Montessori at Home: Science Experiments at Home!

Dr. Maria Montessori was a scientist, educator and doctor during her time in Italy. Through scientific observation, she concluded what was the best way for the children to absorb knowledge and she modelled her education system after that.

With the Montessori method, children learn and increase their knowledge by using concrete materials where exploring and cognition are linked. There are multi-sensory materials that will be used in this activity to develop specific skills of the child. Understanding comes through the child’s own experience with these materials. These experiments allows the promotion of children’s ability to find things out for themselves. 

Here are two fun experiments for you and your child to conduct at home! We hope you have a wonderful time trying these out together. 

Activity 1: Sink & Float

Materials Needed:

    • 1 clear jug of water
    • Large container, tub or bucket
    • Heavy items found at home (coin, eraser, key etc.)
    • Light items found at home (Ball, pom-poms, Lego, etc.)

How to do Activity 1

Step 1:

    • Lay out the materials on a table
    • Explain to your child that they will be conducting an experiment about sinking and floating
    • Discuss that they will be finding materials around the house to drop into the container
    • Once they have found the materials, lay these out on the table together 

Step 2:

    • Invite your child to fill up the container with water (just above half level). Guide them the first time you try this activity, if necessary.
    • Show the item to your child and ask them to guess whether it will sink or float.
    • Let them drop it into the water.

Step 3:

    • Now let your child observe and explore. What do they think? Isn’t it interesting what sinks and what floats? What else can we experiment with?

This experiment should be repeated. Try it with different materials, themes, containers and so on! Have fun!

Suggested items for a sink or float experiment:

Items that sink

    • Metal utensils
    • Coins
    • Stones
    • Toy car/truck
    • Keys
    • Glass gemstones or marbles (not suitable for toddlers)

Items that float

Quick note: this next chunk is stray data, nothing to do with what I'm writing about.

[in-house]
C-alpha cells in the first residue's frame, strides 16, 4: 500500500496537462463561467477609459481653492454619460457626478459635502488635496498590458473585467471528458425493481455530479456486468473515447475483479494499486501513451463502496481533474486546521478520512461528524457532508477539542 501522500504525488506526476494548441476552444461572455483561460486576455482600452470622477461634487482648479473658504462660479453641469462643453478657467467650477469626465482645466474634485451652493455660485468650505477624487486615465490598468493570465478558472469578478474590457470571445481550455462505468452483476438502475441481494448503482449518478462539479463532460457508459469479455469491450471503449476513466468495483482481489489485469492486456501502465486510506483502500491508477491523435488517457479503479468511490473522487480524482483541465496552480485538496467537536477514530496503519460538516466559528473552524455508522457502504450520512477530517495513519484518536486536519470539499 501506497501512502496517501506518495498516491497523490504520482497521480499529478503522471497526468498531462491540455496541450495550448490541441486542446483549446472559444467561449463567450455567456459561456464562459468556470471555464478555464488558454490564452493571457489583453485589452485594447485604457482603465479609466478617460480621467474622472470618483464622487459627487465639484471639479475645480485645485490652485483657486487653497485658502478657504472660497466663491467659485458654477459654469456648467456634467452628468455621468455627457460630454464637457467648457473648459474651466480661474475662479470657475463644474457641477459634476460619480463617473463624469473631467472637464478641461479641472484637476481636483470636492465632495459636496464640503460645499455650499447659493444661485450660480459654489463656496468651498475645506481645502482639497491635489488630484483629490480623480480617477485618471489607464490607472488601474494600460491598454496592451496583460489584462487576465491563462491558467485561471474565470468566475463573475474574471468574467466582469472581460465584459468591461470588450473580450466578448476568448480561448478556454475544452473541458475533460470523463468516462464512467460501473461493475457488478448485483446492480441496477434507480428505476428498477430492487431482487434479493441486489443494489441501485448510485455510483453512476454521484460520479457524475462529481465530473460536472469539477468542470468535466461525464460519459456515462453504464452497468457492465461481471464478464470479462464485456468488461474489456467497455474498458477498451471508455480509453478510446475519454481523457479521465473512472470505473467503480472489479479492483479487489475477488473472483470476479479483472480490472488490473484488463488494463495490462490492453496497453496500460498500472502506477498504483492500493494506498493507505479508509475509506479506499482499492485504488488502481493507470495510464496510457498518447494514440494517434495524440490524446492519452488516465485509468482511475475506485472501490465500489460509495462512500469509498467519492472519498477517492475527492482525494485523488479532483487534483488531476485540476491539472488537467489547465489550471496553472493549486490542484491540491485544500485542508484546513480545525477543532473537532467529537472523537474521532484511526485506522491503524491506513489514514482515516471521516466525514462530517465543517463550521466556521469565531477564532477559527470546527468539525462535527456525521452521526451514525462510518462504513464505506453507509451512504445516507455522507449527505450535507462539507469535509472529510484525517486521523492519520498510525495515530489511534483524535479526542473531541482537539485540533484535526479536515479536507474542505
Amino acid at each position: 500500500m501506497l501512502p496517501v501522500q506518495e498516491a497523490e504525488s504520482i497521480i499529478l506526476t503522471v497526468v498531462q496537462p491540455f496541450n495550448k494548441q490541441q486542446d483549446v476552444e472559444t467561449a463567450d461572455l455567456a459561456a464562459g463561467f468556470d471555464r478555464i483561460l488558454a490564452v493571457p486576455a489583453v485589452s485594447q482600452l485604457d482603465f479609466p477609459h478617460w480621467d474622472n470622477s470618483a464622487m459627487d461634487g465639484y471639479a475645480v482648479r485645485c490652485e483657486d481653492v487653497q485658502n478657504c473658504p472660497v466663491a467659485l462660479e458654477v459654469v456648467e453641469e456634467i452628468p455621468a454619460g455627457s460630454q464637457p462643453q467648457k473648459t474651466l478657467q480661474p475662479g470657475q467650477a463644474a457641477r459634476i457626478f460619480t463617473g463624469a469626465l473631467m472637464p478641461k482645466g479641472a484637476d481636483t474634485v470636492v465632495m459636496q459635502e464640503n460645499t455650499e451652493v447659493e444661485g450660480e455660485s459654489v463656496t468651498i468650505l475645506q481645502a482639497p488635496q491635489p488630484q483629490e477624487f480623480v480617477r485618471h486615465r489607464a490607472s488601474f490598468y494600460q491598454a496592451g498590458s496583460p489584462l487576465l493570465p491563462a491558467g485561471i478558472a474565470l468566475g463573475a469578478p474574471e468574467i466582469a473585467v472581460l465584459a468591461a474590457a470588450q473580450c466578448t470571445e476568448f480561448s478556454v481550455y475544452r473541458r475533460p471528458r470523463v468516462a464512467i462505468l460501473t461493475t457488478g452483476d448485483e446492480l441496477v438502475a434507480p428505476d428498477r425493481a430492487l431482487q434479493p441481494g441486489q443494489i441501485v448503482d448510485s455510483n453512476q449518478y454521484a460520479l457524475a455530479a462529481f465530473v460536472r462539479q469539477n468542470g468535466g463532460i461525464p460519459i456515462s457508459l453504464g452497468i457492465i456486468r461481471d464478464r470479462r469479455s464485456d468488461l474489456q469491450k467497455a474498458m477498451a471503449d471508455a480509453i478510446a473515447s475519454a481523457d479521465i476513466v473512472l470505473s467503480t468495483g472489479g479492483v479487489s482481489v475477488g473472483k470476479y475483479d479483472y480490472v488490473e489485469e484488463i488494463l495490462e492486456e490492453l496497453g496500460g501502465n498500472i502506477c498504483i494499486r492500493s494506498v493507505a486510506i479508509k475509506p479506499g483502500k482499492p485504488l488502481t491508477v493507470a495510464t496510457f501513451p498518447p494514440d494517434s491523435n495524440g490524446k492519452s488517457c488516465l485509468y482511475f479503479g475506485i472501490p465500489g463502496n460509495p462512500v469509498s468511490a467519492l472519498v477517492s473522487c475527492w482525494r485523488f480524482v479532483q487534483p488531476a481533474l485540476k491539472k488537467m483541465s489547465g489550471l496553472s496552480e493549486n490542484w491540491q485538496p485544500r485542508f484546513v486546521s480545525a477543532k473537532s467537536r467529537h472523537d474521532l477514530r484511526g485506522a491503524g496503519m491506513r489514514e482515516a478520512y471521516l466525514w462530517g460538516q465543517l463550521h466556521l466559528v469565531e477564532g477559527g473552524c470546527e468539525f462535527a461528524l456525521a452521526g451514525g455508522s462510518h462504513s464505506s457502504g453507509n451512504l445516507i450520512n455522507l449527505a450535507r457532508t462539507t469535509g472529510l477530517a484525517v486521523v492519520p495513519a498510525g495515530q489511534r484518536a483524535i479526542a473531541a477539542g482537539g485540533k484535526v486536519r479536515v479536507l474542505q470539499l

• Duplo/Lego
    • Stick or popsicle stick
    • Corks
    • Bathtub toys
    • Foam shapes
    • Crayon
    • Rubber ball

Activity 2: Blow up a balloon without using your mouth!

Materials Needed:

    • 2 or more clear containers (e.g. a reused container as pictured here)
    • 1 cup
    • Balloons
    • Vinegar
    • Baking soda
    • Funnel
    • Food colouring (optional)

How to do Activity 2

Step 1:

    • Lay the materials out on a table.
    • Explain to your child that they are doing an experiment on how to blow up balloons without using their mouths to inflate them. They will also be able to observe which balloon blows up faster and slower!
    • Allow them to measure out two separate measures of vinegar – one with less vinegar and the other with more.
    • Fill each bottle with the vinegar using the funnel.
    • OPTIONAL: you may add a few drops of food colouring in the bottle. This will aid the comparison portion of the experiment.

Step 2:

    • Invite your child to stretch the balloon together.
    • Insert the funnel in the balloon hole.
    • Now fill a balloon with more baking soda and the other balloon with less baking soda.

Step 3:

    • Place and guide your child to stretch the mouth of the balloon over the bottle hole. Be very careful and try not to let the baking soda inside spill! Once done, your child can lift the balloon up. Be prepared for the balloon to inflate!
    • From the experiment, let your child observe and explore what happens when the baking soda mixes with vinegar.
    • Explain to your child that when we add baking soda to vinegar, a chemical reaction occurs and releases a large quantity of carbon dioxide, enough to inflate the balloon.
    • Now, do the same with the second balloon and bottle.
    • Let them observe which balloon blew up quicker and slower.

Repeat the experiment again!